- (1) "Robotic mapping" and "perceptual aliasing".
- (2) Two identical hits are inevitable. Since the robot can only distinguish between a finite number X of distinguishable tree configurations, even if the configurations are completely random, there is almost certainly at least one location that looks "the same" as some other location even if you encounter far fewer than X/2 different trees. Those are called "birthday paradox collisions". You may be lucky that the particular location you are at is in fact actually unique, but I wouldn't bet my robot on it.
- (a) have a map of a large area with
some, but not all trees on it.
- (b) a
robot somewhere in the actual forest
that, without looking at the map, has
looked at the nearby trees and
generated an internal map of a all
the trees in a tiny area and its
relative position to them
- (c) To the
robot, every tree looks the same as
every other tree.
- You want to find: Where is the robot on the large map?
If only each actual tree had a unique name written on it that the robot could read, and then (some of) those trees and their names were on the map, this would be trivial.
One approach is to attach a (not necessarily unique) "signature" to each tree that describes its position relative to nearby trees.
Then, as you travel along, the robot drives up to a tree and finds a "signature" for that tree, and you find all the trees on the map that "match" that signature.
If only one unique tree on the map matches, then the tree the robot is looking might be that tree on the map (yay, you know where the robot is) -- put down a weighty but tentative dot on the map at the robot's relative position to the matching tree -- the tree the robot is next to is certainly not any of the other trees on the map.
If several of the trees on the map match -- they all have the same non-unique signature -- then you could put some less-weighty tentative dots on the map at the robots position relative to each one of them.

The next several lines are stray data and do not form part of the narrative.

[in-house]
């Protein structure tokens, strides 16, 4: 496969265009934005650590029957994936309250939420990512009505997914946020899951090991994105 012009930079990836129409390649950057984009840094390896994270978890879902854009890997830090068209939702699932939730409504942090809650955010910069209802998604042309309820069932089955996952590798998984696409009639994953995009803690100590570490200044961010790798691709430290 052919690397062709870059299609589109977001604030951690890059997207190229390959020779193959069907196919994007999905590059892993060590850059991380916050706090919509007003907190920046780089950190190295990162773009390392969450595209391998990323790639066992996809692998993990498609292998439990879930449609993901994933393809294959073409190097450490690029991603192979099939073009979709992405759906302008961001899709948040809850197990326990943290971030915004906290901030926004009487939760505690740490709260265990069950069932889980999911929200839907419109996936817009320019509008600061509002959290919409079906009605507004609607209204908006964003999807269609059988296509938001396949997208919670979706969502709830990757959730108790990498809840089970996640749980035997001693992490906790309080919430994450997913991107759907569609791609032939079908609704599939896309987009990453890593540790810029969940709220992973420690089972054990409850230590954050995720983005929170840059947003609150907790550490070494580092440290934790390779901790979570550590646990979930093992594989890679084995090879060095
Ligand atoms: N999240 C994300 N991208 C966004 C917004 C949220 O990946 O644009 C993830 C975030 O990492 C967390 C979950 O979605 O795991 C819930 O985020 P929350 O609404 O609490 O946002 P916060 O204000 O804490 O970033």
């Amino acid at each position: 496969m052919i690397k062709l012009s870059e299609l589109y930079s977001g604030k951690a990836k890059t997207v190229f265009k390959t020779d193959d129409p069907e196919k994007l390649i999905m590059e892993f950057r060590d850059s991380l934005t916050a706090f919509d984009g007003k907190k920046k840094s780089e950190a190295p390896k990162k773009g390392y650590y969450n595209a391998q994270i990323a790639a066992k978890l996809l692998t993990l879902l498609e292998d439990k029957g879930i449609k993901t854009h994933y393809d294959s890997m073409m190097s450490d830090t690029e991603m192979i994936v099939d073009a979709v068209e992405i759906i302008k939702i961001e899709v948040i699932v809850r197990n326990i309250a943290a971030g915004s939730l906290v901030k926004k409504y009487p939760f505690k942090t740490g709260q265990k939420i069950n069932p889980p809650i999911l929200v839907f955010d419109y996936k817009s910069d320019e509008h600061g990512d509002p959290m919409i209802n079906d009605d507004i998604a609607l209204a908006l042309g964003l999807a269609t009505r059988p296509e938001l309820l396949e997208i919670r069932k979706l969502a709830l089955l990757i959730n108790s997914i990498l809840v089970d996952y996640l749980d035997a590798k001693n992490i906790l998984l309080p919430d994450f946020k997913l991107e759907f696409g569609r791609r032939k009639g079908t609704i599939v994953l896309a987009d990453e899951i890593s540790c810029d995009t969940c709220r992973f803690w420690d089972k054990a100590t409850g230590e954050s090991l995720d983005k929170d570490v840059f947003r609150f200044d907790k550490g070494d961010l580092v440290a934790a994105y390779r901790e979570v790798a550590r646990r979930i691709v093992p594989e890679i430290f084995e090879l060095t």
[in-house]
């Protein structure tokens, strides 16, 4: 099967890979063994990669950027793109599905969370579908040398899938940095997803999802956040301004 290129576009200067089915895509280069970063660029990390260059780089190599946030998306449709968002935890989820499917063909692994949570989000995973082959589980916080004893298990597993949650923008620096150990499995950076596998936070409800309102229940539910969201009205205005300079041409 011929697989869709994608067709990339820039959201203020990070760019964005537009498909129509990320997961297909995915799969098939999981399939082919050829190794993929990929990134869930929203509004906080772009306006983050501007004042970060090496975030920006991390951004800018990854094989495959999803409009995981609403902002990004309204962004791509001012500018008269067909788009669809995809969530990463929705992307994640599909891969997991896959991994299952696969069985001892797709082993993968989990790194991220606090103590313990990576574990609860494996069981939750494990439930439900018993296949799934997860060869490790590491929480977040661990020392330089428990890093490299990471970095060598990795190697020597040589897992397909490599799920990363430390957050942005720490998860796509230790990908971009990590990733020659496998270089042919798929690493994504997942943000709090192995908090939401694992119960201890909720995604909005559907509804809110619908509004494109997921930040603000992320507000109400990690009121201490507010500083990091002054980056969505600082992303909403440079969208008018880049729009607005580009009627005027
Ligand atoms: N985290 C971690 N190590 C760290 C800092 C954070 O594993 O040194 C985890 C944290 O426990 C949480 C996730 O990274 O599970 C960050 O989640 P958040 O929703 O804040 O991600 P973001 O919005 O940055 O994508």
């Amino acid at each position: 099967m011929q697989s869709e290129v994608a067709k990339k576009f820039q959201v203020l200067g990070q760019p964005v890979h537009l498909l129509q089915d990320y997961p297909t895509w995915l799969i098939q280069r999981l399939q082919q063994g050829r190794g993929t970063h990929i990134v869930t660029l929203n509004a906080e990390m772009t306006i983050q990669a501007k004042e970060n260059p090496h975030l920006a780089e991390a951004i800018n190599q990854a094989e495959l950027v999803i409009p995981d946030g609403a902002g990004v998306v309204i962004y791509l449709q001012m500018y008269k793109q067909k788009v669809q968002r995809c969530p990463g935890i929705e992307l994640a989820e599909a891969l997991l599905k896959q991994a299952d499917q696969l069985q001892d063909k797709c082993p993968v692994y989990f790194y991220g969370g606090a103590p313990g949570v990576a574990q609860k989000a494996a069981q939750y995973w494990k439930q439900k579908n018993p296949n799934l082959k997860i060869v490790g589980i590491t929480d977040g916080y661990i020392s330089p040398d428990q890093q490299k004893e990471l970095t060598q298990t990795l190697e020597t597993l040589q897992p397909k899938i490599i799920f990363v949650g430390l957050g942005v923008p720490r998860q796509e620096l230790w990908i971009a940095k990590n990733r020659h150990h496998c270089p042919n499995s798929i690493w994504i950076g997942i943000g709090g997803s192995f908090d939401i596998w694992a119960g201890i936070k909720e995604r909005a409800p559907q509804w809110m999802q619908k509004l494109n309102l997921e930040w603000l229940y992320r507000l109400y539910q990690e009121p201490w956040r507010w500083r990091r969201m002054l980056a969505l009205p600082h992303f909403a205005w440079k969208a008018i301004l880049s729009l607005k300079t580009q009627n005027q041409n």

Alas, even if find one or more matches, it is still possible that the tree the robot is looking at is not on the map at all, and the signature of that tree is coincidentally the same as one or more trees on the map, and so the robot could be anywhere on the map.
If none of the trees on the map matches, then the tree the robot is looking at is definitely not on the map. (Perhaps later on, once the robot knows exactly where it is, it should start adding these trees to the map?)
As you drive down the path, you push the dots in your estimated direction and speed of travel.
Then as you inspect other trees, possibly after driving down the path a little further, you eventually have lots of dots on the map, and hopefully one heavy, highly overlapping cluster at the actual position, and hopefully each other dot is an easily-ignored isolated coincidences.
The simplest signature is a list of distances from a particular tree to nearby trees.
A particular tree on the map is "matched" to a particular tree in the forest when, for each and every nearby tree on the map, there is a corresponding nearby tree in the forest at "the same" distance, as far as you can tell with your known distance and angular errors.
(By "nearby", I mean "close enough that the robot should be able to definitely confirm that the tree is actually there", although it's probably simpler to approximate this with something like "My robot can see all trees out to a range of R, so I'm only going to bother even trying to match trees that are within a circle of R*1/3 from my robot, and my list of distances only include trees that are within a circle of R*2/3 from the particular tree I'm trying to match").
If you know your north-south orientation even very roughly, you can create signatures that are "more unique", i.e., have fewer spurious matches on the map and (hopefully) in the real forest.
A "match" for the tree the robot is next to occurs when, for each nearby tree on the map, there is a corresponding tree in the forest at "the same" distance and direction, as far as you can tell with your known distance and angular errors.
Say you see that tree "Fred" on the map has another tree 10 meters in the N to W quadrant from it, but the robot is next to a tree that definitely doesn't have any trees at that distance in the N to W quadrant, but it has a tree 10 meters away to the South.
In that case, then (using a more complex signature) you can definitely tell the robot is not next to Fred, even though the simple signature would give a (false) match.
The "digital paper" solves a similar problem ... Can you plant a few trees in a pattern that is specifically designed to be easily recognized?